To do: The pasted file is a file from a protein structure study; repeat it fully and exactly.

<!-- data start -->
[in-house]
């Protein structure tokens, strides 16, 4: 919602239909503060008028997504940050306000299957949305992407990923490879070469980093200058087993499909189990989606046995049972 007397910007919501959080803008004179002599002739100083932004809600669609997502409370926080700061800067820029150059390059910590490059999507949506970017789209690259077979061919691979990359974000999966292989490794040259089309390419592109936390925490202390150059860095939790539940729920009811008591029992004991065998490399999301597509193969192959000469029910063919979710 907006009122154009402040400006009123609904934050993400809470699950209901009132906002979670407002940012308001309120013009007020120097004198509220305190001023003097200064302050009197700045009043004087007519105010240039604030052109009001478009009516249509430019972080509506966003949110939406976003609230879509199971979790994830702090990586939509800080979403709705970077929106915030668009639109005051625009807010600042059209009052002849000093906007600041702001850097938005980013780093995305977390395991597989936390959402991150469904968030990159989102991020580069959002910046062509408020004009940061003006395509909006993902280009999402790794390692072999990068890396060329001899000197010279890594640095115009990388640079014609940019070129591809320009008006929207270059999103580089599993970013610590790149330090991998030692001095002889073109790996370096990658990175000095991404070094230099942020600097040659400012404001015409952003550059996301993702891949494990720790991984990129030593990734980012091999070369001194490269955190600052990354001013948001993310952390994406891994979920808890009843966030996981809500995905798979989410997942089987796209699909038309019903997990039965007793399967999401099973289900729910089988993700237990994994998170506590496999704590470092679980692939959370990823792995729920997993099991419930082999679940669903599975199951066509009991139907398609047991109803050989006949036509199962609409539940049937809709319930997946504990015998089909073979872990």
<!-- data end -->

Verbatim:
[in-house]
């Protein structure tokens, strides 16, 4: 919602239909503060008028997504940050306000299957949305992407990923490879070469980093200058087993499909189990989606046995049972 007397910007919501959080803008004179002599002739100083932004809600669609997502409370926080700061800067820029150059390059910590490059999507949506970017789209690259077979061919691979990359974000999966292989490794040259089309390419592109936390925490202390150059860095939790539940729920009811008591029992004991065998490399999301597509193969192959000469029910063919979710 907006009122154009402040400006009123609904934050993400809470699950209901009132906002979670407002940012308001309120013009007020120097004198509220305190001023003097200064302050009197700045009043004087007519105010240039604030052109009001478009009516249509430019972080509506966003949110939406976003609230879509199971979790994830702090990586939509800080979403709705970077929106915030668009639109005051625009807010600042059209009052002849000093906007600041702001850097938005980013780093995305977390395991597989936390959402991150469904968030990159989102991020580069959002910046062509408020004009940061003006395509909006993902280009999402790794390692072999990068890396060329001899000197010279890594640095115009990388640079014609940019070129591809320009008006929207270059999103580089599993970013610590790149330090991998030692001095002889073109790996370096990658990175000095991404070094230099942020600097040659400012404001015409952003550059996301993702891949494990720790991984990129030593990734980012091999070369001194490269955190600052990354001013948001993310952390994406891994979920808890009843966030996981809500995905798979989410997942089987796209699909038309019903997990039965007793399967999401099973289900729910089988993700237990994994998170506590496999704590470092679980692939959370990823792995729920997993099991419930082999679940669903599975199951066509009991139907398609047991109803050989006949036509199962609409539940049937809709319930997946504990015998089909073979872990």